American shipments January 2024

Next, we are going to analyze the latest report published concerning the American shipments for the past month of JANUARY 2024.

 

The figure of shipments is 235.92 Mlbs (+2.7%), being the record figure for January in history and surpassing last year's record of 229.66 Mlbs.

 

Regarding sales for the month we have a figure of 235.91 Mlbs, being last year's figure of 350.11 Mlbs, which means a -32.62% of sales in the month of January. It is true that if we compare it with last year it would not be entirely fair. Last year's January sales figure, mentioned above, was the highest sales figure in one month in history. Therefore, this year, in the comparison, it was difficult to beat that figure. Still, when compared to other years, it was quite good. In fact, it would be the second highest January sales figure in history, which is not bad at all.

 

Export shipments were 173.03 Mlbs (+6.1%), also a record. Domestic shipments were 62.89 Mlbs (-5.4%).

 

Regarding the crop, we have an inflow of 2,391.22 Mlbs (-3.39%). However, in the total harvest, adding carryin (800.29 Mlbs (-4.36%)), we have 3,143.69 Mlbs (-3.64%). Last year, from January to the end of harvest, 96.09 Mlbs came in. Therefore, if something similar happens this year, we will end up with an entry of 2,487.31 Mlbs (almost 2.5 Blbs).

 

Regarding the sold and not shipped we have a total of 637.42 Mlbs (-24.13%). Shelled would be, with respect to domestic, 262.00 Mlbs (-24.90%) and export 375.43 Mlbs (-23.59%).

 

With this situation, a total of 1,125.59 Mlbs (-2.17%) would remain unsold (inventory).

 

With this data we can see that we have sold 2,018.10 Mlbs in general, -4.44% compared to last year when we had sold 2,111.77 Mlbs. This means that we have sold a little less than what we have this year of total available crop (-3.64%). That is to say, with this data, right now, we would have approximately 0.80% less sold than last year, if we had the same almonds available. Assuming that finally the crop input would remain at 2.49 Blbs which would make a total available of 3.24 Blbs, we would have sold approximately 80% of the crop input and approximately 60% of the total available.

 

Regarding the destination of shipments, countries such as Canada, South Korea, India, France, the Netherlands (strong increase), the United Kingdom and the United Arab Emirates (very strong increase) stand out positively. On the negative side, there are important countries such as China, Japan (slightly less but very similar), Germany (slightly less but very similar), Italy, Saudi Arabia, Turkey (strong decrease) and Morocco. In Spain the situation has been negative, with 16.91 Mlbs this month compared to 19.44 Mlbs the previous year (-13.01%). In total so far this year we have a figure of 94.54 Mlbs this year against 97.89 Mlbs last year (-3.42%). In Europe this month 61.29 Mlbs for 58.82 Mlbs last year (+4.20%). In total so far this year we have a figure of 322.20 Mlbs this year for 298.55 Mlbs last year (+7.92%).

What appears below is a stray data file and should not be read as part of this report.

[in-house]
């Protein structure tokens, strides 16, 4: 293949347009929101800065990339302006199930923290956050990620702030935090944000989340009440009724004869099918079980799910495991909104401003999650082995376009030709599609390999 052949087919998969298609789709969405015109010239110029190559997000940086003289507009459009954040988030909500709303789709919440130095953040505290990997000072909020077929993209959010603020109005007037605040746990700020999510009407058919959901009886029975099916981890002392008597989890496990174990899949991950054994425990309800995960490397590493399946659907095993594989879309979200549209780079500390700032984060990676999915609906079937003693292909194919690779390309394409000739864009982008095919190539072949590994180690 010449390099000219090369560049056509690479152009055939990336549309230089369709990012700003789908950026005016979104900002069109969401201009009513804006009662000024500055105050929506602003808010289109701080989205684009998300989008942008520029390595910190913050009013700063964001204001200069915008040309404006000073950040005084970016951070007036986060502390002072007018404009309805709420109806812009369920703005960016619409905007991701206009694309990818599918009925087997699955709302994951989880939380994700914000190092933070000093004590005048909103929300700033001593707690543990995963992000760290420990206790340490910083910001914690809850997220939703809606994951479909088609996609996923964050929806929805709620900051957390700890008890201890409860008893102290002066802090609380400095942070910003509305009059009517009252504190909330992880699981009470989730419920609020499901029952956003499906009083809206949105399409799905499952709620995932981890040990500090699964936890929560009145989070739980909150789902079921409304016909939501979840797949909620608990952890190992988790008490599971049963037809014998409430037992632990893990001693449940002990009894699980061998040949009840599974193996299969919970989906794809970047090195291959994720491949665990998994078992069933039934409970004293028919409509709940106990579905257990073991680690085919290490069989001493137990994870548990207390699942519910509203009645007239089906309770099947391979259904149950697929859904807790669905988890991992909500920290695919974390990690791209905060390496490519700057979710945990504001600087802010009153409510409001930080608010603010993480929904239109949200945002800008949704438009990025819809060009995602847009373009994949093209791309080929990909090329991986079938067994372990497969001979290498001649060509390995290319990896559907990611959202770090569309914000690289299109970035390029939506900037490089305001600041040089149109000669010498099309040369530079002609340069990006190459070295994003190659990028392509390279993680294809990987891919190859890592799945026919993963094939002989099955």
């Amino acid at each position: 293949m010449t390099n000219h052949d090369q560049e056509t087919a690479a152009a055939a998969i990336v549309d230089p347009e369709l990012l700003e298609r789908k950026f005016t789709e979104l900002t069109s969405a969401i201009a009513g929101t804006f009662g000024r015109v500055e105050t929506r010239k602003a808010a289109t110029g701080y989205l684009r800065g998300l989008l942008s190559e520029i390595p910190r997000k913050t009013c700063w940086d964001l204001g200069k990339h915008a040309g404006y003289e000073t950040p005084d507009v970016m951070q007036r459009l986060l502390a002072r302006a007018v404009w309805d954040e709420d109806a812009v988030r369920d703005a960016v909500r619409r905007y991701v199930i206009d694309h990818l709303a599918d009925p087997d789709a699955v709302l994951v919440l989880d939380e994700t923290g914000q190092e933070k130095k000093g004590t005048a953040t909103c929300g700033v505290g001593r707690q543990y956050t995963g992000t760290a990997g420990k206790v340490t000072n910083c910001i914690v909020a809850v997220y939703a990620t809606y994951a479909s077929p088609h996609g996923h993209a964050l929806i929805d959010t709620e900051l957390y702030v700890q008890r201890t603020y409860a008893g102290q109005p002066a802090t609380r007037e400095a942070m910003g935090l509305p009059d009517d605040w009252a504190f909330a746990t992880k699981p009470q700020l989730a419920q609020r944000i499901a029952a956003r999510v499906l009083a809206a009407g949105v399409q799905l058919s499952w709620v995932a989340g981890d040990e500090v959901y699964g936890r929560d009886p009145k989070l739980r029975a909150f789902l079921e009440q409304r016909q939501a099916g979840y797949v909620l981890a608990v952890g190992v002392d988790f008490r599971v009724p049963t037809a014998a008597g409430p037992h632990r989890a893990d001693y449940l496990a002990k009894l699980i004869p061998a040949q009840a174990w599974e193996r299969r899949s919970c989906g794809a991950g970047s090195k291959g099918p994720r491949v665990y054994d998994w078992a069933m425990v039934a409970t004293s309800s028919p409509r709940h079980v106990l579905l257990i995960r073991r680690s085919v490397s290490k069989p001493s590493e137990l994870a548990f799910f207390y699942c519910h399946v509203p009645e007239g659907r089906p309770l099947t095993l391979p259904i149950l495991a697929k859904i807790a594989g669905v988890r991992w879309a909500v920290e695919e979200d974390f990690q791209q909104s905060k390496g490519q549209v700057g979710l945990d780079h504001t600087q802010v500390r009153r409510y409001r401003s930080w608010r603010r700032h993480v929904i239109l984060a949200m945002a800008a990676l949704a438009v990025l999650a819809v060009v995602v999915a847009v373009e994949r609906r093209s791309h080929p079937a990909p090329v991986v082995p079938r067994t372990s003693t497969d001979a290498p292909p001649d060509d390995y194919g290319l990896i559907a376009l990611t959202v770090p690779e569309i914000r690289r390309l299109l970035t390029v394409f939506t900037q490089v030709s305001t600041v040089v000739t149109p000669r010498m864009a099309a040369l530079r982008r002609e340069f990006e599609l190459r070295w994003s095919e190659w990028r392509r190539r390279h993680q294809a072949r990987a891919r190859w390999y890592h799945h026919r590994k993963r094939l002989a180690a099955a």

As can be seen from the above-mentioned data, we are facing a bullish situation, with some not so bullish points to comment. If we look at shipments, the figures are once again spectacular and surpassing last year's January, which was already a record, is quite commendable. In fact, with the exception of August, all other months have been positive shipments. As of today we have +8.58% more shipments than last year at this time. If this continues, the carryin, which is surplus, will be cut and it looks very likely that this will be the case. We remind you that the carryin is the almond that has not been shipped at the end of the harvest and remains for the next harvest. We repeat, that it has not been shipped, not that it has not been sold. It is possible to have, at one extreme, a very high surplus (not shipped) and have it all sold.

 

In fact, if this continues with these numbers, the carryin would be around 400 Mlbs, values already similar to what they were a few years ago. Therefore, we are managing to lower the possible surplus with some very good shipments so far, which is good news for not having the high surplus of the last years, especially if we have a good harvest to come

 

January sales, as we have mentioned, despite being negative, is not a bearish figure either. We are comparing it with a historical January 2023. Sales have been good, the second best in the month of January, which is commendable because the whole month of January has gone, especially in Europe with the sale of Std 5%, with the brakes on and with a progressive increase in the price of this product. We understand from these data that the bulk of sales have gone to all types of products other than Std 5% where the price has risen to a much lesser extent and has been more receptive to sales.